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Late Late Show’s James Corden Opens Fire on Coronado Bike NIMBYs


Mocking people who fight safe streets improvements and bike lanes is hardly a new sport. From the subtle humor of the bicyclist crashing into Stephen Colbert’s desk to Jon Stewart’s rant about Dorothy Rabinowitz and the freakout about Citibike.

If you don’t already know him, meet James Corden, host of the Late Late Show. Corden focuses on America’s Most Famous NIMBYs, the white-haired residents of Coronado who took to City Hall to stop the influx of safe street projects graffiti-ing the streets.

I’ve been a fan of Corden since he appeared in Dr. Who a couple of years ago, so I highly recommend watching the entire clip. If you can’t here are some highlights.

“The problem of too many bike lanes ranks somewhere between, ‘my new BMW’s air conditioner works a little too well,’ and ‘The Starbucks near my house doesn’t take $100 bills,'” Corden exclaims near the start of the clip.

Later, after a woman compares a plan to increase the number of bike lanes to taking her daughters to a tattoo parlor for full-body-tattoos, Corden snarks, “If you are going to town hall to complain about bike lanes, you’re kids are definitely going to get tattoos.”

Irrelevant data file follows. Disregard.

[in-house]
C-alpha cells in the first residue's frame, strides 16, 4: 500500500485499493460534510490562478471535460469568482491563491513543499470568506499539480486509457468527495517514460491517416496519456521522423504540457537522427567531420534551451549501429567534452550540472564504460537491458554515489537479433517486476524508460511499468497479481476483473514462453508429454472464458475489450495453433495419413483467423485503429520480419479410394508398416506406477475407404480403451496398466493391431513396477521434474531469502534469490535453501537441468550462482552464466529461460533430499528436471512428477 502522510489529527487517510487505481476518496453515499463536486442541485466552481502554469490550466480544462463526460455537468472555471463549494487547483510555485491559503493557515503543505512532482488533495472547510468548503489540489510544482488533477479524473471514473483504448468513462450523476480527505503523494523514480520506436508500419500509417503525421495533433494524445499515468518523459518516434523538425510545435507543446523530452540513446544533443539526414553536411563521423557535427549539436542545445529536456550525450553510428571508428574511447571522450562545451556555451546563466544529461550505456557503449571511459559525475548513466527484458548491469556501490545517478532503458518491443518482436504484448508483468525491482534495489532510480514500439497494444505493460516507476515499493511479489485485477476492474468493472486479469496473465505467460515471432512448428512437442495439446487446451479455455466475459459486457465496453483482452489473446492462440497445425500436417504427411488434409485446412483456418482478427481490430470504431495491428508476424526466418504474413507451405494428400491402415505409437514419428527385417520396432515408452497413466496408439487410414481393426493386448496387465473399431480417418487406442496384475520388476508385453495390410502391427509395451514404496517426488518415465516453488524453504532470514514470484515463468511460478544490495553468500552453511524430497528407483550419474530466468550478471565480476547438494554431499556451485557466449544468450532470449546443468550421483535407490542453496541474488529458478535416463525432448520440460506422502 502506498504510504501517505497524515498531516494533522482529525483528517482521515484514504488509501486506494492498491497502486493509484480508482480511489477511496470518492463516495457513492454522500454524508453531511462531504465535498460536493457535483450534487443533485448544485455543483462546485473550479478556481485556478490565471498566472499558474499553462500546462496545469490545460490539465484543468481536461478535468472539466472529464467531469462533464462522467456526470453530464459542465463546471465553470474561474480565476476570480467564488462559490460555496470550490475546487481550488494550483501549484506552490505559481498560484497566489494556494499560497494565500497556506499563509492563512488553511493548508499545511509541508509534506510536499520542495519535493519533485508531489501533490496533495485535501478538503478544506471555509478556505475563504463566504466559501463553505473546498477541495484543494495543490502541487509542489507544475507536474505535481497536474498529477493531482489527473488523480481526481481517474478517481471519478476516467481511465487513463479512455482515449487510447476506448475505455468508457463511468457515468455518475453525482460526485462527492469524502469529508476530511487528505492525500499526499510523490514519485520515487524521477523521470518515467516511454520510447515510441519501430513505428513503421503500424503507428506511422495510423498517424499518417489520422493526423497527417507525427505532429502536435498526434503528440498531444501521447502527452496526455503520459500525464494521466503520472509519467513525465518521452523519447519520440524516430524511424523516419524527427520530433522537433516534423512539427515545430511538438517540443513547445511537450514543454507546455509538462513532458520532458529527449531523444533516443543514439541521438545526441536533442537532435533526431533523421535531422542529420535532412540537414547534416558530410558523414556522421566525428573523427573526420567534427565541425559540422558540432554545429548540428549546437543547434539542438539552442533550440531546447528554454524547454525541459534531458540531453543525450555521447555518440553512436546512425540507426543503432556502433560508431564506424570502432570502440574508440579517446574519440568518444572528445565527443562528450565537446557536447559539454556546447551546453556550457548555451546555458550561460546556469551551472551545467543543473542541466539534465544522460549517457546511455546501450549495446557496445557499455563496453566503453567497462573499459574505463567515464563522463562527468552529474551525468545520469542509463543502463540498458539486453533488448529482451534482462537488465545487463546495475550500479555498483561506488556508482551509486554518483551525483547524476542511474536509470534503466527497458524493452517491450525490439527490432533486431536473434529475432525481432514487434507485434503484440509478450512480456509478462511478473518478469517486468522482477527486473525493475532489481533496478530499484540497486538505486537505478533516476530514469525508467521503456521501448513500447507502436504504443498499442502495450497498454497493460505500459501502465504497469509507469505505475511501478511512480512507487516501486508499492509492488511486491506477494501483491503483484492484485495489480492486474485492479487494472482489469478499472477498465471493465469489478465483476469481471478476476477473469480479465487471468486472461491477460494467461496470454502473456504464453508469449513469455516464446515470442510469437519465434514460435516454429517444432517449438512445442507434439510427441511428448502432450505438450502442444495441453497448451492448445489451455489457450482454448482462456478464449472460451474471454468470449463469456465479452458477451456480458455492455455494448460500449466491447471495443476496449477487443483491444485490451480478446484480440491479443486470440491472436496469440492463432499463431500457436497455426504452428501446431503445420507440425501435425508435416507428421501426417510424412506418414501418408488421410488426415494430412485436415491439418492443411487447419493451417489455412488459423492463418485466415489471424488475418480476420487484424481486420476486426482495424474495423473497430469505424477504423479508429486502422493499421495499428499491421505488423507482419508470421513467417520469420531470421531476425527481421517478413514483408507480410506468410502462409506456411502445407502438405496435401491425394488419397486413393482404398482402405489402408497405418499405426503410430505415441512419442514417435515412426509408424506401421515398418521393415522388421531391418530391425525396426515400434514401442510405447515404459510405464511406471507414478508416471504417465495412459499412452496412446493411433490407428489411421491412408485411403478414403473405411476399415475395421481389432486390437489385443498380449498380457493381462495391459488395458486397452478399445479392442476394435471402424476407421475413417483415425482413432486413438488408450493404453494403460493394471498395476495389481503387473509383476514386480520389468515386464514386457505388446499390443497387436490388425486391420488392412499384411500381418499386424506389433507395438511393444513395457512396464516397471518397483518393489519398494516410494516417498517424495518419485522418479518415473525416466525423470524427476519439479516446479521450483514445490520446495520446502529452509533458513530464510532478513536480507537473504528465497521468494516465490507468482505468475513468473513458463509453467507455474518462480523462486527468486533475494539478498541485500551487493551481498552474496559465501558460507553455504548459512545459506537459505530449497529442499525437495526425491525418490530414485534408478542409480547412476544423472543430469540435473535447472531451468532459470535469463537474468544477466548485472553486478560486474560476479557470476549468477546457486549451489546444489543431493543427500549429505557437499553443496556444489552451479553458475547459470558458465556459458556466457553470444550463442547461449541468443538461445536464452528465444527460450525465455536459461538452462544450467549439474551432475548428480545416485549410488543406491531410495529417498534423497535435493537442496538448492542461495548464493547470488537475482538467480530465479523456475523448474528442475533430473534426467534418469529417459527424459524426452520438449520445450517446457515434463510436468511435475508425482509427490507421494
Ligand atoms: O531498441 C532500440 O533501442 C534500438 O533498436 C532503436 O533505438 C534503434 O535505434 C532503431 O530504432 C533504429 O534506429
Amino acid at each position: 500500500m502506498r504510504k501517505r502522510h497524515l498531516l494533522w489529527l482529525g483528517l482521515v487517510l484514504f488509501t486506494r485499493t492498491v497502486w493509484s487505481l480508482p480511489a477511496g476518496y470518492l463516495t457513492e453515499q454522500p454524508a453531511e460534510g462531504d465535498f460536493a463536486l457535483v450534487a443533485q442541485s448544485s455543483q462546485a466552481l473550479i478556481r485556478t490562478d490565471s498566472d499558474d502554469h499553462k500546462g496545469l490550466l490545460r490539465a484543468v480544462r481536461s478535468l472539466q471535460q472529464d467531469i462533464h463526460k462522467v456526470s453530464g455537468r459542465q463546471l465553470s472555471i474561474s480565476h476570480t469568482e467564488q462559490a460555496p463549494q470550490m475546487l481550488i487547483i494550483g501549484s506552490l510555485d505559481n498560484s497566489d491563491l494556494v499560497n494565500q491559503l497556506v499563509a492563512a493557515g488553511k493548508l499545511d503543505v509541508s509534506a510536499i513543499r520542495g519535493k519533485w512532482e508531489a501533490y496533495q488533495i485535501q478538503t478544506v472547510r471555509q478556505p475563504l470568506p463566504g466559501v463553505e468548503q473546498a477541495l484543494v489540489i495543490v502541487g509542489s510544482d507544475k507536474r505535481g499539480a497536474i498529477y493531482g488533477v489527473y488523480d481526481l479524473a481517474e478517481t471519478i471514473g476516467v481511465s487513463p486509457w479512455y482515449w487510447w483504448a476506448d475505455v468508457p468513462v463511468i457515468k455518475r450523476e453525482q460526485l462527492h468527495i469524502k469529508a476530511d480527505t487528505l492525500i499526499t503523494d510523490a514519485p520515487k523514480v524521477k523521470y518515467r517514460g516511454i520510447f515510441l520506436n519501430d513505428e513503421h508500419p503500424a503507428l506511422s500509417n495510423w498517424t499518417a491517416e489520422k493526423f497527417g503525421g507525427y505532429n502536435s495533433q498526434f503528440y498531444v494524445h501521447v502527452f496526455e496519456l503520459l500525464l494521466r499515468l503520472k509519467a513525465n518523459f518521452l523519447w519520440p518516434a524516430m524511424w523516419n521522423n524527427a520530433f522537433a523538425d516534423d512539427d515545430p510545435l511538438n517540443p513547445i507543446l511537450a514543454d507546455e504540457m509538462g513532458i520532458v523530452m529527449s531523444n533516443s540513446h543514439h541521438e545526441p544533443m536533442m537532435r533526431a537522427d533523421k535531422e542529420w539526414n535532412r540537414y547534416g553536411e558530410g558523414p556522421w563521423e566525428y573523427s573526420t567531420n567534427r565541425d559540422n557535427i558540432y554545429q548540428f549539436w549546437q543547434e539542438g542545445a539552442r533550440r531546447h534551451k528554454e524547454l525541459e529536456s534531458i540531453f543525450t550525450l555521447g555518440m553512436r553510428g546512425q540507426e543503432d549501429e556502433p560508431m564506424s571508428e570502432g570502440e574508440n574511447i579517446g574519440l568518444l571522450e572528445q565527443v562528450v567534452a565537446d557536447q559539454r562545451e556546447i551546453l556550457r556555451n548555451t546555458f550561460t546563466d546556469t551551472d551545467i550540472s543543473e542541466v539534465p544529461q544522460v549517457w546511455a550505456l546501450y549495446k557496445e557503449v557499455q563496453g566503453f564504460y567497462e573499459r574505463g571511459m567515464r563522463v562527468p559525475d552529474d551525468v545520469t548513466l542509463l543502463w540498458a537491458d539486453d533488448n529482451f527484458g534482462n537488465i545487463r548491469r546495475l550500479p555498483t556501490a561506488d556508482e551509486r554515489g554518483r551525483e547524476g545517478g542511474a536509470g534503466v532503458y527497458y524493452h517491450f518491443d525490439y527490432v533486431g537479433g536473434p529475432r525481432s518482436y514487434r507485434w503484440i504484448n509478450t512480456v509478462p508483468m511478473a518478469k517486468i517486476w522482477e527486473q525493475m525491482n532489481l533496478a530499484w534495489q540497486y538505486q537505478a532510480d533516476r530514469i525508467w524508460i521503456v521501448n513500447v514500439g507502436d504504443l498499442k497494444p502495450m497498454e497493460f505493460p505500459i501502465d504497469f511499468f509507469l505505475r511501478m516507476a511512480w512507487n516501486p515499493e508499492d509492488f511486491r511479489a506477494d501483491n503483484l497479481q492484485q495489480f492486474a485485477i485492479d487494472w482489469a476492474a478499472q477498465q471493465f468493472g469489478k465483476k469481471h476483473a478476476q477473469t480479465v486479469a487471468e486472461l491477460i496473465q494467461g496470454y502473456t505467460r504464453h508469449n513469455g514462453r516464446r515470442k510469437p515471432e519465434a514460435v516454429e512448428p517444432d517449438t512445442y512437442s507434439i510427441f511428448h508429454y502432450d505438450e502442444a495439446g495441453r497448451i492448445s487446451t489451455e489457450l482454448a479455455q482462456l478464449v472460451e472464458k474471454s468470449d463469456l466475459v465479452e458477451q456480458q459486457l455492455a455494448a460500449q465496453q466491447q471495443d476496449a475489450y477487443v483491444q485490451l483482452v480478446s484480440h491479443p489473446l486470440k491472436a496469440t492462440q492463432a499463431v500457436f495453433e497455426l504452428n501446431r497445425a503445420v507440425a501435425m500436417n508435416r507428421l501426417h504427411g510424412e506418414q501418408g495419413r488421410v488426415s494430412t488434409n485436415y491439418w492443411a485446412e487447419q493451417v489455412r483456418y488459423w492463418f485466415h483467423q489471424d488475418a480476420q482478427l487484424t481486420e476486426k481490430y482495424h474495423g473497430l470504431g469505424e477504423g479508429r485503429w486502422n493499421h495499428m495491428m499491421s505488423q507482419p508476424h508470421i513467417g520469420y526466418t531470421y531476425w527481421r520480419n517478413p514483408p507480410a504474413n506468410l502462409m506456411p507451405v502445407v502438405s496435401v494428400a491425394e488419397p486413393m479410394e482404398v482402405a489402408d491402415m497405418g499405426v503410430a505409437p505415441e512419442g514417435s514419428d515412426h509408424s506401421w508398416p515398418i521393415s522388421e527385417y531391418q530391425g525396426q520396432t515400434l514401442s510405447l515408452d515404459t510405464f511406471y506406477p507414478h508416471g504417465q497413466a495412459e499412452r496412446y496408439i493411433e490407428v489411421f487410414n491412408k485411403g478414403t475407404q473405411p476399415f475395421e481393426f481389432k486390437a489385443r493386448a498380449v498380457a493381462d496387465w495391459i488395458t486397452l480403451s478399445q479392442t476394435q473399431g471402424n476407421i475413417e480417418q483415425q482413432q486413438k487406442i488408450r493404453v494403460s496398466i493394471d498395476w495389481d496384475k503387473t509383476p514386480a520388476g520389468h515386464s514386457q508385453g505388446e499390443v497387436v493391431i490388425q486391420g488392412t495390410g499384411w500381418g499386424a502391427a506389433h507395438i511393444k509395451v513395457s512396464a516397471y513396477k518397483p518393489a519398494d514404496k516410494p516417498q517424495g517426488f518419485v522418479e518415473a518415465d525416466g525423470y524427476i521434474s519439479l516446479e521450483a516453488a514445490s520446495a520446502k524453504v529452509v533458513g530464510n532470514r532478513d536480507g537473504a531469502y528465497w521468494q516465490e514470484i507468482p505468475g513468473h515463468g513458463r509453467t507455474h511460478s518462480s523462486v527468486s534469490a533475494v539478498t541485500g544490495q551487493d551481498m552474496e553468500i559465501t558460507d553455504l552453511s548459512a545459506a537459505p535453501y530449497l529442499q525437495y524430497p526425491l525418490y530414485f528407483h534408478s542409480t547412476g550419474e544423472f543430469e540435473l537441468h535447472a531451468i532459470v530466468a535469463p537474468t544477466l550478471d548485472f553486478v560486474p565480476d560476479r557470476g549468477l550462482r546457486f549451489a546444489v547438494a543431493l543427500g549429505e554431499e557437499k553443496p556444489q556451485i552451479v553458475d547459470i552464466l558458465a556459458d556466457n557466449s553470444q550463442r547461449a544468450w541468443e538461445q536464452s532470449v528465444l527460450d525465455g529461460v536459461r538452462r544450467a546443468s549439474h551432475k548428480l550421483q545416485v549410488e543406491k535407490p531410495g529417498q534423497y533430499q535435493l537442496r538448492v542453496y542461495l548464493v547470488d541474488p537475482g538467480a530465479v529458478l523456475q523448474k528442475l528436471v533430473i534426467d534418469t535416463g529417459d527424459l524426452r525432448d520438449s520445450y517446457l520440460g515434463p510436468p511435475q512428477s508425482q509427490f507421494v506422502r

But he save the best for last. After a thirty-second call to arms where he promises a ride to Coronado to paint our own bike lanes if the NIMBYs win the day, Corden channels his inner-Braveheart when he declares, “You may take our bike lanes, but you will never take our freedom…to ride in those bike lanes.”

Incidentally, if someone from the Late Late Show is reading this, and you are planning to do more on Coronado, drop me a line on Twitter @damientypes or leave a note in the comments. Let’s talk…and ride…

Via Streetsblog California
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#DamienTalks Episode 19: CicLAvia’s Romel Pascual and the Rise of Open Streets

Today, Damien talks with Romel Pascual, the new executive director of CicLAvia, the non-profit that programs arguably the most popular Open Streets program in America.

Pascual comes to the new position with a strong background in Los Angeles’ Open Streets Movement. He served as Deputy Mayor to Antonio Villaraigosa when the first CicLAvia was planned five years ago and has served on its Board of Directors.

For people that believe in the power of Ciclovía-style events to bring change, this is the interview for you.Pascual discusses how CicLAvia helped change the complexion of the streets in Downtown Los Angeles and other communities  from both the perspective of an advocate and the perspective of a former high-ranking city official.

Pascual also answers the growing urban legend that “we got CicLAvia because Mayor Villaraigosa got bike religion after he was forced off his bike.”